Robak has a big shot that he likes to use. His mobility and willingness to join the offensive play demands the respect of the opposing team, which gives opportunities for forwards to find extra space, tip Robak’s point shots, or corral rebounds for easy put-back goals. Opponents should not be fooled by Robak’s offensive abilities, however, because he is solid in his own end, and a more than capable and intelligent defender.
Michal Repik, RW, 23
The 2011-12 season has been another in a string of mutable efforts for Repik. The smallish but skilled winger from Vlasim in the Czech Republic lingered in the Panthers fall training camp until the pre-waiver deadline passed, was then waived by the coaching staff and assigned to the AHL after he cleared that process. Since that time, Repik has played 22 AHL games with three goals and 11 assists and has been called up to the NHL on several occasions, playing in seven games with Florida and tallying a single goal.
Repik finds himself caught between two worlds in professional hockey, and risks becoming a classic case of the player who does well enough at the AHL level to deserve a shot at the big leagues, but fails to excel in limited, bottom-line ice time in the NHL. Given the depth of the Panthers’ prospect system, Repik could be nearing the point where he needs to prove himself capable of contributing in the NHL or risk being swallowed up by the onrushing wave of younger forward talent.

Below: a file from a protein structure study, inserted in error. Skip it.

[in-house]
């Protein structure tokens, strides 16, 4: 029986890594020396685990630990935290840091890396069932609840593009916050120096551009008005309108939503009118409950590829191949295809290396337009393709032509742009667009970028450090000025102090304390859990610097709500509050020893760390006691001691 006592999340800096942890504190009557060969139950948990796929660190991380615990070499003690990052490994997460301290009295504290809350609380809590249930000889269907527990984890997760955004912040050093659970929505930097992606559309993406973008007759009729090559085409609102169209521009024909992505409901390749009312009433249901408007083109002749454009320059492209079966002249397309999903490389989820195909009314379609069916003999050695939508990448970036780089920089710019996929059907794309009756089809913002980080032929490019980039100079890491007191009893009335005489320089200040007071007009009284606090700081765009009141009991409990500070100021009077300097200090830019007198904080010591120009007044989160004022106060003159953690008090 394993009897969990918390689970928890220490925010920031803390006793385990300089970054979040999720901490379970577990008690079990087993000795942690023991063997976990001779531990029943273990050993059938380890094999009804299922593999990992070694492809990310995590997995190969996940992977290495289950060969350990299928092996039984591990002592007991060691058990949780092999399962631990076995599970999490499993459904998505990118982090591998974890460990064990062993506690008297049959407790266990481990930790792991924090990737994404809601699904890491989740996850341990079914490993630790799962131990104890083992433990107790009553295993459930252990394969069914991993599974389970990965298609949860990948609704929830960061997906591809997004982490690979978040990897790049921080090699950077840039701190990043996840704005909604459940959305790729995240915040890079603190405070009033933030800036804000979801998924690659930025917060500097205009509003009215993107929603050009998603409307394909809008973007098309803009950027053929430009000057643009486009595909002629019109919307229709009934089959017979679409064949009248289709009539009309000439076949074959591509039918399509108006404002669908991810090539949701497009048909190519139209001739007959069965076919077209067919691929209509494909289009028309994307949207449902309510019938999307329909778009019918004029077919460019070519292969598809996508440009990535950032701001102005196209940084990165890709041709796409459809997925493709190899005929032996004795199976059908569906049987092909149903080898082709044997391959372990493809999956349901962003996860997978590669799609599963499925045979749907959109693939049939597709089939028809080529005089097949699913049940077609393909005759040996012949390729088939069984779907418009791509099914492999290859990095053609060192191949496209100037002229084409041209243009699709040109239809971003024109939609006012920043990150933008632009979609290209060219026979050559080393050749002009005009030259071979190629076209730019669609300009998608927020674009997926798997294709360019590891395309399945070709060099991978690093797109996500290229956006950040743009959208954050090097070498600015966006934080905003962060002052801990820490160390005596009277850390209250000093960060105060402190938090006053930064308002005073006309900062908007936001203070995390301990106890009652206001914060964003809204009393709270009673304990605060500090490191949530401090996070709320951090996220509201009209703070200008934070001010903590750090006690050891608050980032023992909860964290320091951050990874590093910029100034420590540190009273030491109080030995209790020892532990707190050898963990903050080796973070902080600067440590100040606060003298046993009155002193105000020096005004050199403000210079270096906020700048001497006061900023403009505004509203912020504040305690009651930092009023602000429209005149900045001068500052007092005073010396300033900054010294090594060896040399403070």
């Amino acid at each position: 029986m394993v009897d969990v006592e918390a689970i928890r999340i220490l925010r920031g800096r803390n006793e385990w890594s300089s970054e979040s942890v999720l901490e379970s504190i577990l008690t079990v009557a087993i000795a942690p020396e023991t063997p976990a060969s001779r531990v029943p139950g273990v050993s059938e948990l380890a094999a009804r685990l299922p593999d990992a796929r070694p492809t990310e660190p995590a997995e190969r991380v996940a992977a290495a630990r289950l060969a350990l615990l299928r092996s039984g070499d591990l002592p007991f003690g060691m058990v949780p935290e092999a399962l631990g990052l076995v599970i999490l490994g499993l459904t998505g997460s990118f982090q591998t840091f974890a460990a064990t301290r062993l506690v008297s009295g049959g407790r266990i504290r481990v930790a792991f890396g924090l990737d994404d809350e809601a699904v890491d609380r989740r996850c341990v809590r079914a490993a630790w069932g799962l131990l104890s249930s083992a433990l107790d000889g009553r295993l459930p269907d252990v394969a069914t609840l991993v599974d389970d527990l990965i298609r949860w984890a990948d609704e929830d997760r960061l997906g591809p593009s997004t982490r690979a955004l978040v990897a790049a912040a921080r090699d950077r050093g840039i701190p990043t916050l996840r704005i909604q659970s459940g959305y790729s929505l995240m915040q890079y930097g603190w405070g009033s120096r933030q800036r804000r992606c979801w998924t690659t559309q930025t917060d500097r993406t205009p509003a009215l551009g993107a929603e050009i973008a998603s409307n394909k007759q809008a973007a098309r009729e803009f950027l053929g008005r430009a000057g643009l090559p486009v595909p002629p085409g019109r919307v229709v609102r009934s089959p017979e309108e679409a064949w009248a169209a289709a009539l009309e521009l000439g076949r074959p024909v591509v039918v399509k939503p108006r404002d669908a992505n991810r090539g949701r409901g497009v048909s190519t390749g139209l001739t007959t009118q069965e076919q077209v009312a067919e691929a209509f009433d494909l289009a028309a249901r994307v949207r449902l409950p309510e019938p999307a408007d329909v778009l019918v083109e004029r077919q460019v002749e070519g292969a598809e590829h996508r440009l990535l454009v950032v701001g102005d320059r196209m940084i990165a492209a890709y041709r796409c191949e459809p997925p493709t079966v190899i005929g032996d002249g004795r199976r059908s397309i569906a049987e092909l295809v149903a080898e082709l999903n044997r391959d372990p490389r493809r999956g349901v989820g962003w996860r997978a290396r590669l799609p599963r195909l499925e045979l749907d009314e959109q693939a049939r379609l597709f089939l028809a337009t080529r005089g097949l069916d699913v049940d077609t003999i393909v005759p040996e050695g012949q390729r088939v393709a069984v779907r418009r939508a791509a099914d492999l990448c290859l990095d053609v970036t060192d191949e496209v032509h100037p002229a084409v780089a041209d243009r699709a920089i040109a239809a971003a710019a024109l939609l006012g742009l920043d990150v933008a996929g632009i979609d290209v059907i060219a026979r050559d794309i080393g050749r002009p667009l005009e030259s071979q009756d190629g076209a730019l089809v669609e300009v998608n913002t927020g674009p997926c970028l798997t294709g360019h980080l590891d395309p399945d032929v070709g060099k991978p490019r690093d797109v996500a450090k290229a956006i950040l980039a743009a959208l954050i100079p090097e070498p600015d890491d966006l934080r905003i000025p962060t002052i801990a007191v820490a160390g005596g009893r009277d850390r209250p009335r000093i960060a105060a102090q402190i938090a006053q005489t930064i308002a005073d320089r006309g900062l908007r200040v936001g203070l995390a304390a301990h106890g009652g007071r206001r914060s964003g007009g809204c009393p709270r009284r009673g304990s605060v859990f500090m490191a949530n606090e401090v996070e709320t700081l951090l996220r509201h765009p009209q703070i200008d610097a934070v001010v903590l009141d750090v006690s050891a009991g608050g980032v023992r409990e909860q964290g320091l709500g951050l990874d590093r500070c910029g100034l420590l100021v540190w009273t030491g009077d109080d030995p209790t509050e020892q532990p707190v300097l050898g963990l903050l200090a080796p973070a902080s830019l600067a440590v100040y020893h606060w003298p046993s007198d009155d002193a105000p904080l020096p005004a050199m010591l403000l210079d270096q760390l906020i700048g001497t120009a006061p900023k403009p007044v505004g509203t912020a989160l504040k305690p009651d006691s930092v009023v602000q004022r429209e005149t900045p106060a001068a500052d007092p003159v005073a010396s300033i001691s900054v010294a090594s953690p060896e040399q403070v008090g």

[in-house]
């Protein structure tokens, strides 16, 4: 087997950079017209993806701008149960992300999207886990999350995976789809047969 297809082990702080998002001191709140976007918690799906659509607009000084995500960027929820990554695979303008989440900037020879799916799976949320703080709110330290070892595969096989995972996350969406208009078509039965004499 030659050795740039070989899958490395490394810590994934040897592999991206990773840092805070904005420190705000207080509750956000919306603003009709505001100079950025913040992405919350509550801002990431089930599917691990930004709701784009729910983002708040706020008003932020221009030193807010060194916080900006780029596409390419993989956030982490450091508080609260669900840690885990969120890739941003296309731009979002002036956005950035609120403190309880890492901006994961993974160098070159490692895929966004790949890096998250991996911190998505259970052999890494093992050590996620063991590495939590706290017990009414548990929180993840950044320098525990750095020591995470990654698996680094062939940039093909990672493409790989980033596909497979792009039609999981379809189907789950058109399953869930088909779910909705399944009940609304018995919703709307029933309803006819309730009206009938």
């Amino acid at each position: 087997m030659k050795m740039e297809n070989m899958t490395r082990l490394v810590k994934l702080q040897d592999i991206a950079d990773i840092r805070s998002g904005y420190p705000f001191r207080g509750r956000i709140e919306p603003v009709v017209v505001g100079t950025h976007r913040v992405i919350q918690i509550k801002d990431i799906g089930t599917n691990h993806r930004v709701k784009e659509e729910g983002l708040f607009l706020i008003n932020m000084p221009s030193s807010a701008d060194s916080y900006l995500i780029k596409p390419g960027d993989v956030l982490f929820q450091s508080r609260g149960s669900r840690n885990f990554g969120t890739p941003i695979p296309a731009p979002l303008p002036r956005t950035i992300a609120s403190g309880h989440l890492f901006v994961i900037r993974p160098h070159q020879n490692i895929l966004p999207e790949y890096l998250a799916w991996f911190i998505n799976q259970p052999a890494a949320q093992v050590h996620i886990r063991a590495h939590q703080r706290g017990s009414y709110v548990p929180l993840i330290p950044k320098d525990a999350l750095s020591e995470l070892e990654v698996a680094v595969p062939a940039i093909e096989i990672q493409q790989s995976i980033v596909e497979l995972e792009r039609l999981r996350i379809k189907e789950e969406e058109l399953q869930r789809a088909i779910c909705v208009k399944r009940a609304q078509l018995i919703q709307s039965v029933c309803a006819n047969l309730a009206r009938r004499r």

Michael Caruso, D, 23
Caruso, in his fourth year of AHL play, has suffered what could best be described as an average, journeyman minor-league season. Pointless in 23 games with the Rampage, and having posted an underwhelming minus-six, Caruso is playing out what could be his last contract in the Panthers organization. That is not to say that he is without skill. He has good size at 6’2 and 197 pounds, works hard and is an excellent skater. Still, with the kind of depth at defense that the Panthers enjoy, the 23-year-old Caruso could be on his way out unless he can have a second half that turns the heads of the Panthers brass.
Keith Seabrook, D, 23
Seabrook’s hockey career path continues to twist and turn, but may be finally settling down a bit. The 23-year-old has played on eight teams in five leagues since his foray into the BCHL at the age of 16. He has played at the junior A level, the NCAA, WHL, ECHL, and currently with the Rampage at the AHL level. In 18 games this season, Seabrook has four assists, two of which came against the Toronto Marlies in early November. He has also tallied one goal.
More and more, it looks like Seabrook will be a career minor-leaguer. The low production that the offensive-defenseman has been providing will not help in earning a call-up, and at this point his defense simply is not sufficient to get him to the NHL.
Angelo Esposito, C, 22